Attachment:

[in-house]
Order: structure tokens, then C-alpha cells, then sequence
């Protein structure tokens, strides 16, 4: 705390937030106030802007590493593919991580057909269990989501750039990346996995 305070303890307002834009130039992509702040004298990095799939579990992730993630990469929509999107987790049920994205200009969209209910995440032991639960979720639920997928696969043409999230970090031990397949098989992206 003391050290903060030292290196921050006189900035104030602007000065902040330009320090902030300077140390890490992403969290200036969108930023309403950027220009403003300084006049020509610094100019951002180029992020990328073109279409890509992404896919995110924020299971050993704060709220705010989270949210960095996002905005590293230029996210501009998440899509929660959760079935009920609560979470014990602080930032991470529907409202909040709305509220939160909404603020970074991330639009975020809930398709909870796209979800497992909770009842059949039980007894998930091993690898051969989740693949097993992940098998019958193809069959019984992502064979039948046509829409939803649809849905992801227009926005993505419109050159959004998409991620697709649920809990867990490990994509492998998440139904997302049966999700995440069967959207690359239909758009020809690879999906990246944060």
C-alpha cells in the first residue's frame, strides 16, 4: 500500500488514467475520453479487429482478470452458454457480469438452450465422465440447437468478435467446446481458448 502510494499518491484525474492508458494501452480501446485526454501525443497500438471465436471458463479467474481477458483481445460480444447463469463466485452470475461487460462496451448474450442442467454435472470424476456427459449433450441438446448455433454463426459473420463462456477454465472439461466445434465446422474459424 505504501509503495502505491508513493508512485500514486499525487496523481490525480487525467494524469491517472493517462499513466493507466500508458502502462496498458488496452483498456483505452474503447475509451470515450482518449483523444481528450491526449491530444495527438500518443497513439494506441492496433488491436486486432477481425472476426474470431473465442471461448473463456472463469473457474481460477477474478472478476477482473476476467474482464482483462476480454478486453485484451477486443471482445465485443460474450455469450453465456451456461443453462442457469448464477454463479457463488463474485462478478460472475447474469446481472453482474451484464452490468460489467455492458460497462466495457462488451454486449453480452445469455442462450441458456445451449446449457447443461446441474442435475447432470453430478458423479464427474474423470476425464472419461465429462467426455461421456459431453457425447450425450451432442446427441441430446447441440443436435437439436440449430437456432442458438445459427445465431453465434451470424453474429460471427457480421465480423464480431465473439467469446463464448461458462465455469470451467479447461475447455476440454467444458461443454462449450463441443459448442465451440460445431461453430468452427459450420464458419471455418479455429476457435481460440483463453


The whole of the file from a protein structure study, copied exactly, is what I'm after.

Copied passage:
[in-house]
Order: structure tokens, then C-alpha cells, then sequence
């Protein structure tokens, strides 16, 4: 705390937030106030802007590493593919991580057909269990989501750039990346996995 305070303890307002834009130039992509702040004298990095799939579990992730993630990469929509999107987790049920994205200009969209209910995440032991639960979720639920997928696969043409999230970090031990397949098989992206 003391050290903060030292290196921050006189900035104030602007000065902040330009320090902030300077140390890490992403969290200036969108930023309403950027220009403003300084006049020509610094100019951002180029992020990328073109279409890509992404896919995110924020299971050993704060709220705010989270949210960095996002905005590293230029996210501009998440899509929660959760079935009920609560979470014990602080930032991470529907409202909040709305509220939160909404603020970074991330639009975020809930398709909870796209979800497992909770009842059949039980007894998930091993690898051969989740693949097993992940098998019958193809069959019984992502064979039948046509829409939803649809849905992801227009926005993505419109050159959004998409991620697709649920809990867990490990994509492998998440139904997302049966999700995440069967959207690359239909758009020809690879999906990246944060």
C-alpha cells in the first residue's frame, strides 16, 4: 500500500488514467475520453479487429482478470452458454457480469438452450465422465440447437468478435467446446481458448 502510494499518491484525474492508458494501452480501446485526454501525443497500438471465436471458463479467474481477458483481445460480444447463469463466485452470475461487460462496451448474450442442467454435472470424476456427459449433450441438446448455433454463426459473420463462456477454465472439461466445434465446422474459424 505504501509503495502505491508513493508512485500514486499525487496523481490525480487525467494524469491517472493517462499513466493507466500508458502502462496498458488496452483498456483505452474503447475509451470515450482518449483523444481528450491526449491530444495527438500518443497513439494506441492496433488491436486486432477481425472476426474470431473465442471461448473463456472463469473457474481460477477474478472478476477482473476476467474482464482483462476480454478486453485484451477486443471482445465485443460474450455469450453465456451456461443453462442457469448464477454463479457463488463474485462478478460472475447474469446481472453482474451484464452490468460489467455492458460497462466495457462488451454486449453480452445469455442462450441458456445451449446449457447443461446441474442435475447432470453430478458423479464427474474423470476425464472419461465429462467426455461421456459431453457425447450425450451432442446427441441430446447441440443436435437439436440449430437456432442458438445459427445465431453465434451470424453474429460471427457480421465480423464480431465473439467469446463464448461458462465455469470451467479447461475447455476440454467444458461443454462449450463441443459448442465451440460445431461453430468452427459450420464458419471455418479455429476457435481460440483463453